Hologic Contraceptive Device Gets Nod From FDA Panel

Bedford, MA-based Hologic’s $6.2 billion union with Cytyc, completed in October, seems set to bear fruit. The newly merged company, now one of Massachusetts’ largest life sciences concerns, announced today that an FDA panel has recommended that its permanent contraception device, Adiana, be approved. The device—which offers a minimally invasive alternative to tubal ligation—is an asset Cytyc had obtained this spring through the acquisition of a privately held California company.

The news of the approval recommendation comes as a bit of a surprise, as yesterday the FDA advisory panel had expressed some concerns about how well Adiana prevents pregnancy. (The FDA is not bound to follow its panels’ recommendations, but it usually does.) In a press release, Hologic (NASDAQ: HOLX) said that the device had an efficacy rate of 98.9 percent over the course of a year in a study of 645 women. The panel recommended that approval of the device be contingent upon further follow-up of those patients, additional studies, more specific labeling, and other conditions.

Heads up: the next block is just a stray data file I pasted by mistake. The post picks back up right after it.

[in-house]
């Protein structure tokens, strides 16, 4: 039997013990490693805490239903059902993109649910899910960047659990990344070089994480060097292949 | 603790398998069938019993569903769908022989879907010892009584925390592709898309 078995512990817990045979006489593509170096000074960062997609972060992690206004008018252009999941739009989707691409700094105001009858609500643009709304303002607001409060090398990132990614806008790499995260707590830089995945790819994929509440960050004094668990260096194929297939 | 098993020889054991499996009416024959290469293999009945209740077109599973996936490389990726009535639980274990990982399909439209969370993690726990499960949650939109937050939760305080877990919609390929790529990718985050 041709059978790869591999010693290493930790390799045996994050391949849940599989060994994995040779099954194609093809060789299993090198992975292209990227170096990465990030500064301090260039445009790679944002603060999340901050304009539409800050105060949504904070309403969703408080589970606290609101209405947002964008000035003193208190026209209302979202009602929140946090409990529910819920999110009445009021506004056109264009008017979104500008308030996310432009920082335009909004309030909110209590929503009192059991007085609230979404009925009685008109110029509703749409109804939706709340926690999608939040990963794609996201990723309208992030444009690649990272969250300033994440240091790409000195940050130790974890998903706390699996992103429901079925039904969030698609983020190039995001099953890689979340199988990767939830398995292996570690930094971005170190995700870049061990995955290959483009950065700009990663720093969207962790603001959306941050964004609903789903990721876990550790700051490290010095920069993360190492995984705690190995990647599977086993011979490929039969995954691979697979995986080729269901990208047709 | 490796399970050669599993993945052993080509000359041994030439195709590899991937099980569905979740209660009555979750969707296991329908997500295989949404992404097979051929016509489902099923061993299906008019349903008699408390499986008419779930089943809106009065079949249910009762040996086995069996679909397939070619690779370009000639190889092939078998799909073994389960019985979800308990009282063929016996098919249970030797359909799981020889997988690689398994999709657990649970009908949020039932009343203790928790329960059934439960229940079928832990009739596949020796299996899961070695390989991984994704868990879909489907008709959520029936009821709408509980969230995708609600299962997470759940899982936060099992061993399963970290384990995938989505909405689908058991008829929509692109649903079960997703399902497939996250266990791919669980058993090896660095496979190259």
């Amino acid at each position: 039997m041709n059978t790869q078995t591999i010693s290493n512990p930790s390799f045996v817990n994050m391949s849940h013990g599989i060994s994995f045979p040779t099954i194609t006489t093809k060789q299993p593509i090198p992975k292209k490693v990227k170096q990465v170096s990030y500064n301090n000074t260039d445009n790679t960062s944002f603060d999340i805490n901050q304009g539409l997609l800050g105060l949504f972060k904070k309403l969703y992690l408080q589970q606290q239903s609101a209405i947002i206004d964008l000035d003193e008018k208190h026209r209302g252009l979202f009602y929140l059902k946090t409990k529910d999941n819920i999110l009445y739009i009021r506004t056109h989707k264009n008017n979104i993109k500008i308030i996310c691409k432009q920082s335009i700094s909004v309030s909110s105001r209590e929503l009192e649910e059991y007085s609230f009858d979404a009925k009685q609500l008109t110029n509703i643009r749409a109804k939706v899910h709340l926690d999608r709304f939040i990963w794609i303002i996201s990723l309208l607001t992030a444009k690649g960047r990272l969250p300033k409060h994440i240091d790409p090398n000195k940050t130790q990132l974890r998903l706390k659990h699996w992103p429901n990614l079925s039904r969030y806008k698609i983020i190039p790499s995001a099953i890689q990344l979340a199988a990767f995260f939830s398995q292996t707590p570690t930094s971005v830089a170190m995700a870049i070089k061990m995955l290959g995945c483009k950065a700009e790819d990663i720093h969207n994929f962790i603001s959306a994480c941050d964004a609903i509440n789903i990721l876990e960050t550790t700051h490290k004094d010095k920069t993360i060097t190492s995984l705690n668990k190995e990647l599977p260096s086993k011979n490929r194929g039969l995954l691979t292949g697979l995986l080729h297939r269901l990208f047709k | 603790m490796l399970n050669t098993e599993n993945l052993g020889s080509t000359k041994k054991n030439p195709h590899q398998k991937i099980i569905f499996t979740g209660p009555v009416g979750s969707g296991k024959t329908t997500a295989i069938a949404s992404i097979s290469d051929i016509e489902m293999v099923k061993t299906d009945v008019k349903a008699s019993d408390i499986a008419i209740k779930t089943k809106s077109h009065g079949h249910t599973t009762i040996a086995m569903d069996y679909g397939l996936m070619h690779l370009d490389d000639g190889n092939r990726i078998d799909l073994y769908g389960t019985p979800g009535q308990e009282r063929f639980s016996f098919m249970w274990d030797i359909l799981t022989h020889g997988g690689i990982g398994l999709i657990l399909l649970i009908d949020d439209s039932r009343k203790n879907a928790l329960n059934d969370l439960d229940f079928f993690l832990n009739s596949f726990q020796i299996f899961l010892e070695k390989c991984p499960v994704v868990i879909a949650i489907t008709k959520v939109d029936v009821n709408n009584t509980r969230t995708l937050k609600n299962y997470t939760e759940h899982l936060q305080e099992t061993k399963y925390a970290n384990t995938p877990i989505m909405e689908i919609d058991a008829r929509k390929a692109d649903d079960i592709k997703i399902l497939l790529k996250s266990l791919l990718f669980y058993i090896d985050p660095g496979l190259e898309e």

Traditional tubal ligation, or “getting your tubes tied,” is the most common form of contraception worldwide and usually involves general anesthesia and abdominal incisions. With Hologic’s approach, doctors thread a catheter through the vagina and into the fallopian tube; the catheter first removes the inner layer of cells using low-level radiofrequency energy, then deploys a tiny polymer plug. The procedure only requires local anesthesia and takes about 15 minutes; new tissue grows into the polymer to block the tube permanently.

If approved, Hologic’s device will compete with another catheter-deployed device, Essure, which is marketed by Mountain View, CA’s Conceptus and was approved in 2002.

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